- Reality submits to your will.
Americans have taken in this law because it seems benign. It’s colorful and nice and everything ends well. But you may notice a few important things here.
First, there is no moral law-giver explicitly declared, but you can very quickly find the deity in this scheme. The deity is self. This is a law of existence-precedes-essence will-to-power. This is a law of self-worship.
Second, there is sin. If you aren’t “nice” and “family-friendly”, you are an enemy of the law. Villains might be mean, but they can blame their meanness on someone else. Just see the increasing list of Disney titles dedicated to explaining away villains and turning them into heroes.
Third, there is no redemption. If you can’t blame your meanness or disagreeableness on someone else, you are without hope. Good luck working out your salvation without any mechanism to grant it.
Fourth, this is completely incompatible with the law of God.
So how does this work out in practice?
Imagine something God calls evil. Lets say homosexuality, for example. The traditional view is that evil acts ought to be discouraged, they ought never be rewarded, and Christians ought to see them as slavery. Through Christ, we overcome these things by His giving us a new nature.
The Law of Disney, however, changes things up. Homosexuality is sanitized; the evil acts and thoughts at the heart of it are cleaned up as best they can be and made presentable. Satan is incredibly skilled at making evil look good, so there is, unfortunately, some expert assistance here.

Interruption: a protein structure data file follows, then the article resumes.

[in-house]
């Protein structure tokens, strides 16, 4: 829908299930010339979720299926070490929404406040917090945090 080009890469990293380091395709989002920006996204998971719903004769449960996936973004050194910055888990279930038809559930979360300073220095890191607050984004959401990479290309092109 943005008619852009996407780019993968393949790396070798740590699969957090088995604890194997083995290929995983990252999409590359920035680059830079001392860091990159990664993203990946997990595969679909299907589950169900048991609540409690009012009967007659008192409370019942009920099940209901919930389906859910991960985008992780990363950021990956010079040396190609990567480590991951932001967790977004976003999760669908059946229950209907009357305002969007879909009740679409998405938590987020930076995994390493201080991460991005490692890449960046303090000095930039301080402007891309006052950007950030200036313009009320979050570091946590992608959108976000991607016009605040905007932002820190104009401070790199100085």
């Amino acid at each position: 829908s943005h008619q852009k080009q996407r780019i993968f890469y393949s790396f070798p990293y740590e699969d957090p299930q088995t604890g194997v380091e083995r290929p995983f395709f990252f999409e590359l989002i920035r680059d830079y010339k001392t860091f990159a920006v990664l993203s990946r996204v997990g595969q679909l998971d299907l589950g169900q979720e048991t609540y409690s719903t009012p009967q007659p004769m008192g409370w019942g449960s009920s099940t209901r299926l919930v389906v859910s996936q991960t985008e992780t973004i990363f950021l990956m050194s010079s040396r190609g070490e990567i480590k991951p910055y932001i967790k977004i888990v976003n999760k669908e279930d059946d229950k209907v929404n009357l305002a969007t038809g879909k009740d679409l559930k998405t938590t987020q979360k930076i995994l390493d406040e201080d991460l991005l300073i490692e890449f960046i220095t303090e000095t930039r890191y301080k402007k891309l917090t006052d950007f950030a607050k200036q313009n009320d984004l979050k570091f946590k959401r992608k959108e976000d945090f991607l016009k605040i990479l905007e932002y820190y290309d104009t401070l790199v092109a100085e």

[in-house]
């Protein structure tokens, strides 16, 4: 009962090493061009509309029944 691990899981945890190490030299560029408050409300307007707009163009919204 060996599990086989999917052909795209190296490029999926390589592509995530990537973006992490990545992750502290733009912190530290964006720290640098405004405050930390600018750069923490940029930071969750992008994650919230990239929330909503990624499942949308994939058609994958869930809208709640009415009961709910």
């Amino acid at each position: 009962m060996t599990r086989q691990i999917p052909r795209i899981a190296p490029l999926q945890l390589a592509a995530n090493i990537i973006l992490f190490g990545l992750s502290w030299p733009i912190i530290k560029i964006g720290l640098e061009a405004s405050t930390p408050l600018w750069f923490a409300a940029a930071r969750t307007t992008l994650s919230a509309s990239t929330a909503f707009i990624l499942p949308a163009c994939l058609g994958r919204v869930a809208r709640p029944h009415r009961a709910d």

Next, homosexuality is presented not as slavery, but as a means to happiness and self-fulfillment. And last, reality itself is forced, through manipulation of language, to pretend that homosexuality is just like regular sexual attraction.
You’ve got “nice”, sanitized, “family-friendly” homosexuals being presented as happy by their ability to openly pursue their desires, and you’ve got language rules in place to avoid dealing with the issue (e.g. you are forbidden from mentioning the acts or the intrinsic disgust).
If you dare to violate the language rules, if you dare to condemn the acts, if you dare to suggest the acts are evil or destructive, you are condemned. I see this in churches and in ministries far too often. You are more likely to receive discipline for calling homosexual acts “disgusting” than you are to receive discipline for openly and proudly participating in those acts. This gets back to the fact that we are really dealing with a different law here; a law treated higher than God’s law (which, as expounded upon in Romans, sees homosexual behavior as so intrinsically evil and debasing that it may as well be its own form of punishment).
Because so many Christians have adopted the Law of Disney, they revile God’s law. God’s law is mean, and unwelcoming. It isn’t nice. It’s not family-friendly. It doesn’t let people pursue whatever they want. And it doesn’t allow people to live in a dream world when reality becomes too inconvenient.
The result is, as stated above, an American church where extreme violations of God’s law are completely tolerated because those doing the violations are presented as “nice”, while any firm condemnation of the acts is forbidden.
There can be only one outcome of this. By hiding our violations of God’s law and preventing any reflection on what’s going on, we actively remove any awareness that we need the Gospel.
By doing that, we send people directly to hell.